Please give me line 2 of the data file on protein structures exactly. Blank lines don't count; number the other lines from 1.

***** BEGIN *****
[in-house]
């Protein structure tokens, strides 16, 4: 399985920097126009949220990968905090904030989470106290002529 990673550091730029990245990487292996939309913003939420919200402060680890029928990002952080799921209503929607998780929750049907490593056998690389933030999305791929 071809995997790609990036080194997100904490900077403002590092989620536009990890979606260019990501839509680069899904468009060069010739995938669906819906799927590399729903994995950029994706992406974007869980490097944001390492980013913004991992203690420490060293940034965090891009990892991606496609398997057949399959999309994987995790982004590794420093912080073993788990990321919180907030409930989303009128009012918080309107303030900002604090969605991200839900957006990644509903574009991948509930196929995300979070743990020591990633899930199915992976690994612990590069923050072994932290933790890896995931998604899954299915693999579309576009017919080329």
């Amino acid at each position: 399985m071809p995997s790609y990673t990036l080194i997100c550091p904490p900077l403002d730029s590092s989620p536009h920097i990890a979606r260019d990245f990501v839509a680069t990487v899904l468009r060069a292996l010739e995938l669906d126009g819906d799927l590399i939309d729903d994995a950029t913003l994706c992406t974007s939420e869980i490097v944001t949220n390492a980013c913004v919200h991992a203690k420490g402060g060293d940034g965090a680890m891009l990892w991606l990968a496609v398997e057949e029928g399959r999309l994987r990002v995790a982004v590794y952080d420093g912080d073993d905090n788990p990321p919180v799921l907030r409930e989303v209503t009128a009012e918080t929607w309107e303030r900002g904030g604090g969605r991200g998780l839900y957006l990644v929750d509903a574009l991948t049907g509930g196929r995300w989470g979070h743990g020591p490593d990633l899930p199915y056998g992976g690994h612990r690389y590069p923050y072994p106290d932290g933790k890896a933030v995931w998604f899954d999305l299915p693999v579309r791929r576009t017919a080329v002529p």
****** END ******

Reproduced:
């Protein structure tokens, strides 16, 4: 399985920097126009949220990968905090904030989470106290002529 990673550091730029990245990487292996939309913003939420919200402060680890029928990002952080799921209503929607998780929750049907490593056998690389933030999305791929 071809995997790609990036080194997100904490900077403002590092989620536009990890979606260019990501839509680069899904468009060069010739995938669906819906799927590399729903994995950029994706992406974007869980490097944001390492980013913004991992203690420490060293940034965090891009990892991606496609398997057949399959999309994987995790982004590794420093912080073993788990990321919180907030409930989303009128009012918080309107303030900002604090969605991200839900957006990644509903574009991948509930196929995300979070743990020591990633899930199915992976690994612990590069923050072994932290933790890896995931998604899954299915693999579309576009017919080329």